Jeff Bezos, the world’s richest man, went to space and back Tuesday morning on an 11-minute, supersonic joy ride aboard the rocket and capsule system developed by his space company, Blue Origin.
Riding alongside the multibillionaire were Bezos’ brother, Mark Bezos; Wally Funk, an 82-year-old pilot and one of the “Mercury 13” women who trained to go to space in the 20th century but never got to fly; and an 18-year old recent high school graduate named Oliver Daemen who was Blue Origin’s first paying customer and whose father, an investor, purchased his ticket. Funk and Daemen became the oldest and youngest people, respectively, ever to travel to space. And this flight marked the first-ever crewed mission for Blue Origin’s New Shepard suborbital space tourism rocket, which the company plans to use to take wealthy thrill seekers on high-flying joy rides in the months and years to come. The crew climbed the launch tower and took a brief respite in an adjacent shelter, before climbing into the capsule, dubbed RSS First Step.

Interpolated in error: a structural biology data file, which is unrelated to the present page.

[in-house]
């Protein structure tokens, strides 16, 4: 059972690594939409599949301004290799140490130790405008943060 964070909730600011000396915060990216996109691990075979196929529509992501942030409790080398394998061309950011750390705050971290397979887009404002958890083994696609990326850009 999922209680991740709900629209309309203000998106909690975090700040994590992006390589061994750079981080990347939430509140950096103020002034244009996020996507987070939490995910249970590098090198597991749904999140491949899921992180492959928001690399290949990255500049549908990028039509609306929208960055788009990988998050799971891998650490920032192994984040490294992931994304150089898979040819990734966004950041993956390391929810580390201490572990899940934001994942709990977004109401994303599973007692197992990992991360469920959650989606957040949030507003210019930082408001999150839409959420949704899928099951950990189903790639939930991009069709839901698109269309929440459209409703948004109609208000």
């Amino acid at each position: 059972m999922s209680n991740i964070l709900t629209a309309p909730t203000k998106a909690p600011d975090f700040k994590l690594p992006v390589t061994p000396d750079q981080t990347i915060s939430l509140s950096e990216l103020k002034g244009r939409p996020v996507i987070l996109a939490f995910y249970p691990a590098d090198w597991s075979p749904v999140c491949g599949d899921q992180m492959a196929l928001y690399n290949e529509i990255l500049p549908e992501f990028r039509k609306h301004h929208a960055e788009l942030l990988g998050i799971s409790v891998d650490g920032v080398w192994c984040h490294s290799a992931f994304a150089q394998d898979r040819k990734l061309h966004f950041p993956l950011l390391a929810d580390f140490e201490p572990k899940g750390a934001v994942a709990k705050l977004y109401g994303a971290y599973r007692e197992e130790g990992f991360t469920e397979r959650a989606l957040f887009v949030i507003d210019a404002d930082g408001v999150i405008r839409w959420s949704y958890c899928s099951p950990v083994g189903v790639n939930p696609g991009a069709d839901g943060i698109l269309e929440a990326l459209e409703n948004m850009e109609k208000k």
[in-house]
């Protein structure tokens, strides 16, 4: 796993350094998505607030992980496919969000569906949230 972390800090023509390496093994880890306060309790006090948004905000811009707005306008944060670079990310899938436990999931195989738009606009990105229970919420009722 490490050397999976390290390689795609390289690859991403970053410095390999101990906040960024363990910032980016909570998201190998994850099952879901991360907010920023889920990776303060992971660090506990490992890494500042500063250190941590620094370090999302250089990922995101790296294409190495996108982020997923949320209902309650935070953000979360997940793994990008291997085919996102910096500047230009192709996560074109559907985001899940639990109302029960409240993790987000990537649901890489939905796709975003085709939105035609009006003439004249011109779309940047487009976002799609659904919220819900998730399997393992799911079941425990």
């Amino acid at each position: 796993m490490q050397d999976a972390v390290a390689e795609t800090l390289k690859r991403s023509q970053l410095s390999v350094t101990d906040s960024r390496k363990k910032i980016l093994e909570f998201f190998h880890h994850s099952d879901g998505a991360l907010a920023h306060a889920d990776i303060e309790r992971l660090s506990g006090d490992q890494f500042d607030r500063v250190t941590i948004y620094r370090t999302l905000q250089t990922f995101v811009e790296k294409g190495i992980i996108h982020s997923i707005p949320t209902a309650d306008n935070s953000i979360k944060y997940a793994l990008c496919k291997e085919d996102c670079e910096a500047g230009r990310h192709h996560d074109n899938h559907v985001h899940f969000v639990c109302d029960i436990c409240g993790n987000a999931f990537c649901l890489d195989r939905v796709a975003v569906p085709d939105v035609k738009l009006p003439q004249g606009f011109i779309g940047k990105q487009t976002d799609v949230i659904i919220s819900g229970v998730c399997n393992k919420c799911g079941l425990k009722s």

There was a brief hold at T-15 minutes, leading to the launch running slightly behind schedule. New Shepard took off at 8:11 CST. They passed the Kármán line (more on that later) at 8:15 AM; capsule separation followed, and the booster returned to the launch site autonomously and with a loud boom at 8:19 AM. The crewed capsule floated slowly to Earth via parachute, touching land at 8:22 AM for an eleven-minutes total flight time.